One peace activist in a group that has taken strong stands against U.S. military actions that violate the UN Charter said: “PSFG as a trade organization of the big peace funding groups is like the American Petroleum Institute in the oil industry. If its members were private companies, some of what they do would be called antitrust violations. They can blacklist groups that don’t stick to the consensus position of supporting a Democratic administration.” A blacklist from the PSFG would be a serious threat even if it were not actually employed in practice. Merely thinking it might happen could be enough to keep most activist-driven organizations in line if they rely on grant support. 

That’s not to suggest that all the member organizations of PSFG apply that kind of pressure. Swanson notes, for example, that his own organization has received funding from the Jubitz Family Foundation, a member of PSFG. He says that foundation has never wavered in its support for World Beyond War despite his group’s uncompromising opposition to all war and military violence by the U.S. as well as other countries, and regardless of who is running things in Washington.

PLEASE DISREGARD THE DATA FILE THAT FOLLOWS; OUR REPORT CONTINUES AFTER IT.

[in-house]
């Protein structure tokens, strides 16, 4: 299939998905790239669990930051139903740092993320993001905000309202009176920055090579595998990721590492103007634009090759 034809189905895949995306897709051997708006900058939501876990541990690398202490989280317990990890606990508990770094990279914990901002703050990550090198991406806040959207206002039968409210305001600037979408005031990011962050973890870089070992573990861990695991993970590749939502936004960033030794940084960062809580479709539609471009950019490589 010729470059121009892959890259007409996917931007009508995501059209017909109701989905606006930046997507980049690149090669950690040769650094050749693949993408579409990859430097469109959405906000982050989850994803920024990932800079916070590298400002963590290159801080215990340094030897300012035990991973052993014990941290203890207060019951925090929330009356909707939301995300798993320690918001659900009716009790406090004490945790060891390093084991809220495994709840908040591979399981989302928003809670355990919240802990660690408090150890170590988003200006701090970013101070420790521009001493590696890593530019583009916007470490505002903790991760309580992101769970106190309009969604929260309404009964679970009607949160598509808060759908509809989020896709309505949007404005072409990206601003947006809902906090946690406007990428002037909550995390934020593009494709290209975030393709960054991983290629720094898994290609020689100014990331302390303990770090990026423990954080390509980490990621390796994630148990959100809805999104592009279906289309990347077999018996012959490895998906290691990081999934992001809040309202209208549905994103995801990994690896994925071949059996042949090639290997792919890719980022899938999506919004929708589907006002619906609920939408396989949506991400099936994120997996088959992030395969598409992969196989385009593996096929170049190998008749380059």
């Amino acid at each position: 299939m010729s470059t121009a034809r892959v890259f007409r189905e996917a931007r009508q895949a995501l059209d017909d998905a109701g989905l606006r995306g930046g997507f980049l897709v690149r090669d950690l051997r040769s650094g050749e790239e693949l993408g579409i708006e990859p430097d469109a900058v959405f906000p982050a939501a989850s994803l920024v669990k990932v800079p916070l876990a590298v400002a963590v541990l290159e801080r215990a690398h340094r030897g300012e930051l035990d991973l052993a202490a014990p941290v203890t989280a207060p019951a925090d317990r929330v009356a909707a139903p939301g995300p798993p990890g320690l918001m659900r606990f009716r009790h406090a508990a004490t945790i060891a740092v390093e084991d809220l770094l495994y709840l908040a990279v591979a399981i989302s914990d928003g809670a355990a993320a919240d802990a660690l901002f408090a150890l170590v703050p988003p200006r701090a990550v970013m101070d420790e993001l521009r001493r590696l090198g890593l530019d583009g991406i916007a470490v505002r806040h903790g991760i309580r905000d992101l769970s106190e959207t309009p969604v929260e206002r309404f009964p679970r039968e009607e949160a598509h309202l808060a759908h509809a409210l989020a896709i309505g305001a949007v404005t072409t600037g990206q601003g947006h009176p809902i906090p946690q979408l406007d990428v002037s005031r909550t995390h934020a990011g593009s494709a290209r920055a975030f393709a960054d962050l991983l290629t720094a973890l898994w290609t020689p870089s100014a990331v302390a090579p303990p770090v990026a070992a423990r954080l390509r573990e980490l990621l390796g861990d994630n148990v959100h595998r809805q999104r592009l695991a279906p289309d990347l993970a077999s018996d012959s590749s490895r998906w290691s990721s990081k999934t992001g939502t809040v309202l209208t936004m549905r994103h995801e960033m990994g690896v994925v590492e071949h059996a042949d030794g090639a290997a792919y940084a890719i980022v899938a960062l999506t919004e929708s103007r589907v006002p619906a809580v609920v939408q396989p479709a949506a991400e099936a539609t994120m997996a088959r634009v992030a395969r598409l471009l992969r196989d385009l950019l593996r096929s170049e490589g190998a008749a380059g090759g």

One peace activist, meanwhile, complained that big funding organizations in the Funding Group like Ploughshares and Open Society create an environment where their grantees are invited into the fold as part of a community, and that community has to agree on policy. “The funders,” this activist organization leader claimed, “don’t want to support real protest. Just do old-fashioned lobbying, support the Democrats, and you’re in the group. But organize a protest and you’re out.”

“They carefully regulate who gets to go on retreats, who signs group letters,” this activist continued. “It narrows and divides the inside and outside crowd.” (One example of this was support within the PSFG circle for the possible Flournoy nomination, with those who were not supportive mostly remaining silent, and opposition coming largely from outside the organization’s umbrella.)